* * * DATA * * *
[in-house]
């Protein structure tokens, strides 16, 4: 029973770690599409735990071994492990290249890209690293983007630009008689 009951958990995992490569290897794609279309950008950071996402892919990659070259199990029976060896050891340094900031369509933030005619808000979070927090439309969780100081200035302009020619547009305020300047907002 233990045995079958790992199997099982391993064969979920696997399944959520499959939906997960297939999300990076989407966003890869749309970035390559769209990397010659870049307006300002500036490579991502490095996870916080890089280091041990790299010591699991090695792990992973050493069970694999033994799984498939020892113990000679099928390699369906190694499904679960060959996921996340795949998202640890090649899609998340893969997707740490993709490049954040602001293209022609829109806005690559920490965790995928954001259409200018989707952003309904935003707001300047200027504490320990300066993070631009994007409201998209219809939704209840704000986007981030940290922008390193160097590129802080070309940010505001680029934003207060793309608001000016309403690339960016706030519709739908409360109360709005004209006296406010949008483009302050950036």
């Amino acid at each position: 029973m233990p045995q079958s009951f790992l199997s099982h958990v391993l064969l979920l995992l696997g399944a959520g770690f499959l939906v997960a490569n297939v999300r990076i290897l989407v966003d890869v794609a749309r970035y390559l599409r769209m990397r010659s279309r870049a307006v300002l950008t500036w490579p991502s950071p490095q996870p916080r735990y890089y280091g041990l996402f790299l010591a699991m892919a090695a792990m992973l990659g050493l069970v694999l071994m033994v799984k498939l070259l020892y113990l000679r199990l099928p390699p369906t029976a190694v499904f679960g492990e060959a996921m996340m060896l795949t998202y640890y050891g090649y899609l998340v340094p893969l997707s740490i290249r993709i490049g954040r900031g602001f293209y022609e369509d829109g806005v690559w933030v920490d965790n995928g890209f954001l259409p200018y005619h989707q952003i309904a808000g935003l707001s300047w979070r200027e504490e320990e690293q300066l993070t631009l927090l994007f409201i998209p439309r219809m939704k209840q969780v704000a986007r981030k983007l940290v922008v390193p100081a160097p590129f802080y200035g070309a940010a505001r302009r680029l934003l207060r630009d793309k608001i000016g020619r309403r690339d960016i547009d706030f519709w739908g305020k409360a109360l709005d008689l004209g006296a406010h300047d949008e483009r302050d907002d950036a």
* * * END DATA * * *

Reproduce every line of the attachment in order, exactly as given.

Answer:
[in-house]
């Protein structure tokens, strides 16, 4: 029973770690599409735990071994492990290249890209690293983007630009008689 009951958990995992490569290897794609279309950008950071996402892919990659070259199990029976060896050891340094900031369509933030005619808000979070927090439309969780100081200035302009020619547009305020300047907002 233990045995079958790992199997099982391993064969979920696997399944959520499959939906997960297939999300990076989407966003890869749309970035390559769209990397010659870049307006300002500036490579991502490095996870916080890089280091041990790299010591699991090695792990992973050493069970694999033994799984498939020892113990000679099928390699369906190694499904679960060959996921996340795949998202640890090649899609998340893969997707740490993709490049954040602001293209022609829109806005690559920490965790995928954001259409200018989707952003309904935003707001300047200027504490320990300066993070631009994007409201998209219809939704209840704000986007981030940290922008390193160097590129802080070309940010505001680029934003207060793309608001000016309403690339960016706030519709739908409360109360709005004209006296406010949008483009302050950036």
């Amino acid at each position: 029973m233990p045995q079958s009951f790992l199997s099982h958990v391993l064969l979920l995992l696997g399944a959520g770690f499959l939906v997960a490569n297939v999300r990076i290897l989407v966003d890869v794609a749309r970035y390559l599409r769209m990397r010659s279309r870049a307006v300002l950008t500036w490579p991502s950071p490095q996870p916080r735990y890089y280091g041990l996402f790299l010591a699991m892919a090695a792990m992973l990659g050493l069970v694999l071994m033994v799984k498939l070259l020892y113990l000679r199990l099928p390699p369906t029976a190694v499904f679960g492990e060959a996921m996340m060896l795949t998202y640890y050891g090649y899609l998340v340094p893969l997707s740490i290249r993709i490049g954040r900031g602001f293209y022609e369509d829109g806005v690559w933030v920490d965790n995928g890209f954001l259409p200018y005619h989707q952003i309904a808000g935003l707001s300047w979070r200027e504490e320990e690293q300066l993070t631009l927090l994007f409201i998209p439309r219809m939704k209840q969780v704000a986007r981030k983007l940290v922008v390193p100081a160097p590129f802080y200035g070309a940010a505001r302009r680029l934003l207060r630009d793309k608001i000016g020619r309403r690339d960016i547009d706030f519709w739908g305020k409360a109360l709005d008689l004209g006296a406010h300047d949008e483009r302050d907002d950036a």